Fish Story: Doubt Cast on Depletion of Big Ocean Species

Japanese longline fishermen catch southern bluefin tuna from waters near New Zealand. (Image credit: Ed Melvin/Washington Sea Grant)

New research questions whether humans are in fact eating up the ocean's big, predatory fish, then moving on to smaller marine species further down the food chain. This idea — called "fishing down the food web"— was introduced in 1998.

The idea has served as a widely adopted measure for assessing the state of the world's oceans and fisheries. And the new research found it led to inaccurate conclusions in nearly half the ecosystems where it was applied.

Contrary to results using the traditional measure of ocean health, the new study found that on a global scale, predatory fish are not being replaced in nets by prey fish. Rather, catches of many big predator fish, like bigeye tuna, have increased along with those of many smaller species, from the Japanese anchovy down to the filter-feeding American oyster, according to the researchers, led by Trevor Branch of the University of Washington. [On the Brink: A Gallery of Wild Sharks ]

It's not clear what this means for marine diversity on a global scale, Branch said.

"On one hand, it could mean we are not overfishing. On the other hand, it could mean we are just fishing too hard everywhere," he said.

Conflicting data

The concept that we are working our way from the top of the marine food chain down is based on an indicator called Mean Trophic Level (MTL), in which species are assigned a value according to where they fit in the food chain. A predatory fish, like bigeye tuna, which eats shrimp, mackerel and other smaller tuna, fits at the top of the scale, while the American oyster, whose dietary staple comprises tiny plants, is at the bottom.  

In 1998, a group of researchers led by Daniel Pauly at the University of British Columbia put forth the provocative paradigm when they reported that the MTL of landings, or fish sold, had declined (meaning relatively fewer big fish) from 1950 to 1994, particularly in the Northern Hemisphere, according to data from the United Nations Food and Agriculture Organization.

"This may imply major changes in the structure of marine food webs," Pauly and his team wrote in an article published in 1998 in the journal Science.

But according to Branch and his colleagues' critique, the MTL of fish catches does not reliably show what is going in ecosystems. They came to this conclusion by comparing the MTL of catches with data from trawl surveys — conducted by researchers — and stock assessments for fish populations. Both of these are measures of the abundance of fish in the ocean, rather than what is coming up as catches in fishermen's nets.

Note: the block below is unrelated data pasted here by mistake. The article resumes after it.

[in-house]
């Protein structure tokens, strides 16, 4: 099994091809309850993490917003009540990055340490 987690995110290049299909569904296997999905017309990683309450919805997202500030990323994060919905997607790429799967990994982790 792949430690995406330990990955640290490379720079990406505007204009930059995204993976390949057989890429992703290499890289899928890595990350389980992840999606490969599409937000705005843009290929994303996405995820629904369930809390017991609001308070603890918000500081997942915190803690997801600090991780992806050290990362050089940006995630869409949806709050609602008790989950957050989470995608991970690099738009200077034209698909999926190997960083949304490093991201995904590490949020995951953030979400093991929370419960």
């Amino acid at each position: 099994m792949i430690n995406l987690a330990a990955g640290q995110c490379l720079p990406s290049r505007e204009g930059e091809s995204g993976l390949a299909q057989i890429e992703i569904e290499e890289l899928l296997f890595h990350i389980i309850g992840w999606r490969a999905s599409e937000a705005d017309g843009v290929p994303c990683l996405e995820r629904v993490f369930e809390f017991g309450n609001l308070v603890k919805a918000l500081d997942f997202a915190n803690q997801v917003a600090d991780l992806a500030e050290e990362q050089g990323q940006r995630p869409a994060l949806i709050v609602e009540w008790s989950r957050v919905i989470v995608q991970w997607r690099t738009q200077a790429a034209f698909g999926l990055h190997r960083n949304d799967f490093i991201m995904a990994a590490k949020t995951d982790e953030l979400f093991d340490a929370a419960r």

When comparing the methods, the team found the survey and assessment data conflicted with the catch data in about half of the cases for which the comparison was possible.

"So, if you were to flip a coin that would give you almost as accurate a picture," Branch said.

Debatable conclusions

Pauly finds numerous flaws with Branch’s research. He maintains that "fishing down the food web" occurs throughout local ecosystems, pointing out that other studies in more narrowly defined ecosystems, such as in Argentine-Uruguayan waters, have shown declines in MTL. But the phenomenon is masked on a global scale, because the new research does not account for the expansion of fisheries, he told LiveScience.

This would happen because when fishermen move into new, unexploited waters, like the high seas, they will have access to larger, predatory fish, like tuna. (Branch, meanwhile, points out that expansion of fisheries is a reason why catch MTL is a flawed metric, as compared with surveys and assessments.)

Pauly also points out that the study significantly over-represents the developed world, leaving out large swaths of the world's oceans around Asia, Africa and South America, areas where survey and assessment data are not available.

Moreover, he wrote in an e-mail, the scenario being put forth "flies in the face of everything we know in fisheries, and generally in biology, where long-lived organisms (e.g., trees, elephants) are more easily overexploited than short-lived, small ones (e.g. grasses, mice)."

While it is more difficult for a long-lived organism higher up on the food chain to recover from harvesting since they have slower growth rates and reproduction rates, there isn't necessarily a connection between the life span of an organism and what fishermen are motivated to bring in, according to Ray Hilborn, one of Branch's colleagues at the University of Washington. For example, geoduck clams are highly valued and can live for 140 years; however, as filter feeders they are low on the food chain, he said.  

The bottom line is that our knowledge of what is going on in the oceans is skewed, according to Joseph Powers of Louisiana State University. He was not involved in either study.

"We know a great deal about the impact of fishing on a large number of species," he wrote in an e-mail, referring to the data used in Branch's study. "However, most of these species are economically important, but not necessarily ecologically important. More research is needed on the indirect effects of fishing on the ecosystem."

Wynne Parry
Wynne was a reporter at The Stamford Advocate. She has interned at Discover magazine and has freelanced for The New York Times and Scientific American's web site. She has a masters in journalism from Columbia University and a bachelor's degree in biology from the University of Utah.